SANTA FE, NM (KTSM) — The New Mexico Department of Health and Children's Youth and Families Department advise residents to take extra precautions to avoid heat-related illnesses such as heat exhaustion and heat stroke. Temperatures over the next several days are expected to top 100 degrees in many areas of the state, they said.
"It's important to remember the dangers that come with severe heat," said Department of Health Cabinet Secretary, Retta Ward, MPH. "It doesn't have to reach 100 degrees to make you sick. You can become ill from the extreme heat if your body can't compensate for it and properly cool you off."
Tuesday in Albuquerque, CYFD reported a 7 month-old was hospitalized after being left in a vehicle for 1 ½ hours. New Mexico reported one child death in the last three years from being left in a car.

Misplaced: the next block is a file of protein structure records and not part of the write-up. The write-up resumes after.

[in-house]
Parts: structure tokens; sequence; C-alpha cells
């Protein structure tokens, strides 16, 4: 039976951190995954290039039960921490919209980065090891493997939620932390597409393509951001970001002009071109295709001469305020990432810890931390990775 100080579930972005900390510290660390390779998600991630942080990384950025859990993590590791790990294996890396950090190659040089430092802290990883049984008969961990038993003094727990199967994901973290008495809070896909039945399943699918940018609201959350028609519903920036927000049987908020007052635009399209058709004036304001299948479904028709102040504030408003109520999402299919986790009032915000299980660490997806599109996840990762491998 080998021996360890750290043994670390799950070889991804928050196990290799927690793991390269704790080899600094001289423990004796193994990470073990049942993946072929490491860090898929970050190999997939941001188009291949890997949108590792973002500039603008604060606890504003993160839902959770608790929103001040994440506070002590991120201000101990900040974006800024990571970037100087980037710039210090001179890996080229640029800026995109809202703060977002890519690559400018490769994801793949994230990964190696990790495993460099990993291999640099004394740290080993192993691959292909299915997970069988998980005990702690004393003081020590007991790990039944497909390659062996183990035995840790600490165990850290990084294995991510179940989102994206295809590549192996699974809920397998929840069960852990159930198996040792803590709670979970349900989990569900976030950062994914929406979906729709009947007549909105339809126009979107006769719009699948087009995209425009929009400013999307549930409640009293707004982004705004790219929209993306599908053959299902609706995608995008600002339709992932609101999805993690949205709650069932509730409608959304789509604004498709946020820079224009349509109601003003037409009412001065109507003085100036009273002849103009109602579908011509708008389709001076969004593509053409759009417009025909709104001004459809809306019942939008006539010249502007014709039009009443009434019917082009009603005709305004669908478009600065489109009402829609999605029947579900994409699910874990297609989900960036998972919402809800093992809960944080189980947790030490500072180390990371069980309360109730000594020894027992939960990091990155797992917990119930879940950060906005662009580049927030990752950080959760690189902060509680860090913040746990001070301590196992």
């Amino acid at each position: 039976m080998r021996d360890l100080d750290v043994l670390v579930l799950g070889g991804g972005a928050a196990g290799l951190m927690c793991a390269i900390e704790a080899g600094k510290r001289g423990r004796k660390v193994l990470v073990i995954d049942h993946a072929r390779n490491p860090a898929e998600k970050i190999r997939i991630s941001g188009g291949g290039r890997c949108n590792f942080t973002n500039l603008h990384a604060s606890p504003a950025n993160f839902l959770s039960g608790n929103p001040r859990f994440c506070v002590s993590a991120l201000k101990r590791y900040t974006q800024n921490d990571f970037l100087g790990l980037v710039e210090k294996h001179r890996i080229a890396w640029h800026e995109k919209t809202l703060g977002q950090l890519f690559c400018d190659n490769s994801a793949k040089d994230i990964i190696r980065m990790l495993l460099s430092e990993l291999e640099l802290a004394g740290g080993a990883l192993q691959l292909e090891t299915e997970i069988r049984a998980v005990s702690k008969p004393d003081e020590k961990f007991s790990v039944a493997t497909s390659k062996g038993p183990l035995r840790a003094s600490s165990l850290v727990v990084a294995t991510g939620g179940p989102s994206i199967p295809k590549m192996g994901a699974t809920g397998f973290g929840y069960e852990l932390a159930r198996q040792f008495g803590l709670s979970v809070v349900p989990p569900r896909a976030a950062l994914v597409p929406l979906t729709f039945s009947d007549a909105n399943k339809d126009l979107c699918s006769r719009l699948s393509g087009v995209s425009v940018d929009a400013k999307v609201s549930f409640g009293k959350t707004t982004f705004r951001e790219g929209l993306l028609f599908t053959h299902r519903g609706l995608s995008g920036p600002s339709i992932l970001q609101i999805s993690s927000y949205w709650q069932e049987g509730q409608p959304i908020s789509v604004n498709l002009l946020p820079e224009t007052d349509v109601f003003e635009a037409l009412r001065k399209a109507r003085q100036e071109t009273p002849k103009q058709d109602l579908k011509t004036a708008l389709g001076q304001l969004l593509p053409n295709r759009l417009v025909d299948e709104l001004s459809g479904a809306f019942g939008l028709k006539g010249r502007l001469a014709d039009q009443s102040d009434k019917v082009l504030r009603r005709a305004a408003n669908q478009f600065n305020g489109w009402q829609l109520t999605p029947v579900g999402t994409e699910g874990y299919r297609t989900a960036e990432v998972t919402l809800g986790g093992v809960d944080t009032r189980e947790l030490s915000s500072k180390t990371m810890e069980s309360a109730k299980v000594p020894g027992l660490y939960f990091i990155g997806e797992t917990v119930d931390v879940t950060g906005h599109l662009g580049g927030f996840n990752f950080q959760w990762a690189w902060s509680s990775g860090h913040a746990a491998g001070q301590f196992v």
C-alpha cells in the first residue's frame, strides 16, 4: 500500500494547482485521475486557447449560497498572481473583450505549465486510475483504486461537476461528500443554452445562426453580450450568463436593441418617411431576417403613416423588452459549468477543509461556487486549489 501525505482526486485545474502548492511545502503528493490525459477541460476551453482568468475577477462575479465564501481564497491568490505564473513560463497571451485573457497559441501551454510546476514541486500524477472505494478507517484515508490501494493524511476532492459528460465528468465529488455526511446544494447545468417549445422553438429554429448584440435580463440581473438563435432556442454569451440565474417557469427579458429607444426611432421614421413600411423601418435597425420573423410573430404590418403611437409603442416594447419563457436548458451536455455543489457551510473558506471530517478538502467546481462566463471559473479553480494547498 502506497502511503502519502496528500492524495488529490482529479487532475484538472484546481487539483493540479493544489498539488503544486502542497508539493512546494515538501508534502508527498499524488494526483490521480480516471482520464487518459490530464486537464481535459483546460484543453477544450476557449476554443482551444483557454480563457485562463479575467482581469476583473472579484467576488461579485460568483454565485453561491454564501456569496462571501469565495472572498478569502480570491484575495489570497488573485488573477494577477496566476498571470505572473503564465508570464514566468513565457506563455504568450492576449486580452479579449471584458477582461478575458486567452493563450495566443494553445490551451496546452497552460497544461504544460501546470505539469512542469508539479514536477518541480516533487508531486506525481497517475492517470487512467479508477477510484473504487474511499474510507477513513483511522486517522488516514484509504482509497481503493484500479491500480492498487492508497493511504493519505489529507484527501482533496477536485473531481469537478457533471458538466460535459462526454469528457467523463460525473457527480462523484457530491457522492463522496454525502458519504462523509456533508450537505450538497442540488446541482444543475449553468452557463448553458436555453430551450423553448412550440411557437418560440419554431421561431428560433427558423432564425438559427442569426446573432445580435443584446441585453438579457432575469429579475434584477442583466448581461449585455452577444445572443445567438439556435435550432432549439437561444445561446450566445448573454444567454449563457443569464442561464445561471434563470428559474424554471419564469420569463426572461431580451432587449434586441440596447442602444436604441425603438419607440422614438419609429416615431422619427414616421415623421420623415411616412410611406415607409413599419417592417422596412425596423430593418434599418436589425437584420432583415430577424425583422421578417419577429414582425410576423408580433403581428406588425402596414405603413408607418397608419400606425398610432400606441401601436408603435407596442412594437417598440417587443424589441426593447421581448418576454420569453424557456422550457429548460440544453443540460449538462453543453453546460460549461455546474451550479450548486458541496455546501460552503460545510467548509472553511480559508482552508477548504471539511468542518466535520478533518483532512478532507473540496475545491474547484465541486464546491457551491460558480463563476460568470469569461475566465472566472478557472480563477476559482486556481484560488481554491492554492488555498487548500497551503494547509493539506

"Knowingly or negligently putting a child in a situation in which the child's health or safety could be at risk can be considered child abuse," said CYFD Cabinet Secretary Yolanda Deines. "There should never be a reason to leave a child alone in a hot vehicle or alone in a vehicle period."
People at highest risk are the elderly, the very young, and people with existing chronic diseases such as heart disease, and people without access to air conditioning. But even young and healthy people can get sick from the heat if they participate in strenuous physical activities during hot weather.
The Department of Health and U.S. Centers for Disease Control and Prevention advises you to take these steps to prevent heat-related illnesses, injuries, and deaths during hot weather:
· Stay cool indoors; do not rely on a fan as your primary cooling device.
· Drink more water than usual
· Avoid alcohol or liquids containing high amounts of sugar
· Replace salt and minerals.
· Wear lightweight, light-colored clothing.